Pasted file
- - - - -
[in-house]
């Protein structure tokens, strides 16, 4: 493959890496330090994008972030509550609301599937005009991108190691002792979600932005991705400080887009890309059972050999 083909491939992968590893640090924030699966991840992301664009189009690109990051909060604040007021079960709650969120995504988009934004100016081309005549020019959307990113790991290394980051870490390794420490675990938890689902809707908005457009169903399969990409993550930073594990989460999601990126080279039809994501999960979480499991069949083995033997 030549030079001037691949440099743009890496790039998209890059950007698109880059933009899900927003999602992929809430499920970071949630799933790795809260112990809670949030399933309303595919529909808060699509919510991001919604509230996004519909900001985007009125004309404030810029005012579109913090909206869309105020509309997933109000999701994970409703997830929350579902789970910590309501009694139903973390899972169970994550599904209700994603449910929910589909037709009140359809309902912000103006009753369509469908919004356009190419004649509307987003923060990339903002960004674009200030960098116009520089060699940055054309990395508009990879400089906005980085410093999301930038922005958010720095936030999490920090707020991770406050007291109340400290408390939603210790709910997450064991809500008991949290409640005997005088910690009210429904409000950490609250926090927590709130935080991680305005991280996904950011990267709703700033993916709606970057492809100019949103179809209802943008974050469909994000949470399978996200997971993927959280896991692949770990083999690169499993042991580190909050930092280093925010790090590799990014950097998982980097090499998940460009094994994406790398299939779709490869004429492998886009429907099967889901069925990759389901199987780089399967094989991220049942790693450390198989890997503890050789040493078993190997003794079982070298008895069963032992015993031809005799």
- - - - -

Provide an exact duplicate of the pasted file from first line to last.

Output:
[in-house]
């Protein structure tokens, strides 16, 4: 493959890496330090994008972030509550609301599937005009991108190691002792979600932005991705400080887009890309059972050999 083909491939992968590893640090924030699966991840992301664009189009690109990051909060604040007021079960709650969120995504988009934004100016081309005549020019959307990113790991290394980051870490390794420490675990938890689902809707908005457009169903399969990409993550930073594990989460999601990126080279039809994501999960979480499991069949083995033997 030549030079001037691949440099743009890496790039998209890059950007698109880059933009899900927003999602992929809430499920970071949630799933790795809260112990809670949030399933309303595919529909808060699509919510991001919604509230996004519909900001985007009125004309404030810029005012579109913090909206869309105020509309997933109000999701994970409703997830929350579902789970910590309501009694139903973390899972169970994550599904209700994603449910929910589909037709009140359809309902912000103006009753369509469908919004356009190419004649509307987003923060990339903002960004674009200030960098116009520089060699940055054309990395508009990879400089906005980085410093999301930038922005958010720095936030999490920090707020991770406050007291109340400290408390939603210790709910997450064991809500008991949290409640005997005088910690009210429904409000950490609250926090927590709130935080991680305005991280996904950011990267709703700033993916709606970057492809100019949103179809209802943008974050469909994000949470399978996200997971993927959280896991692949770990083999690169499993042991580190909050930092280093925010790090590799990014950097998982980097090499998940460009094994994406790398299939779709490869004429492998886009429907099967889901069925990759389901199987780089399967094989991220049942790693450390198989890997503890050789040493078993190997003794079982070298008895069963032992015993031809005799």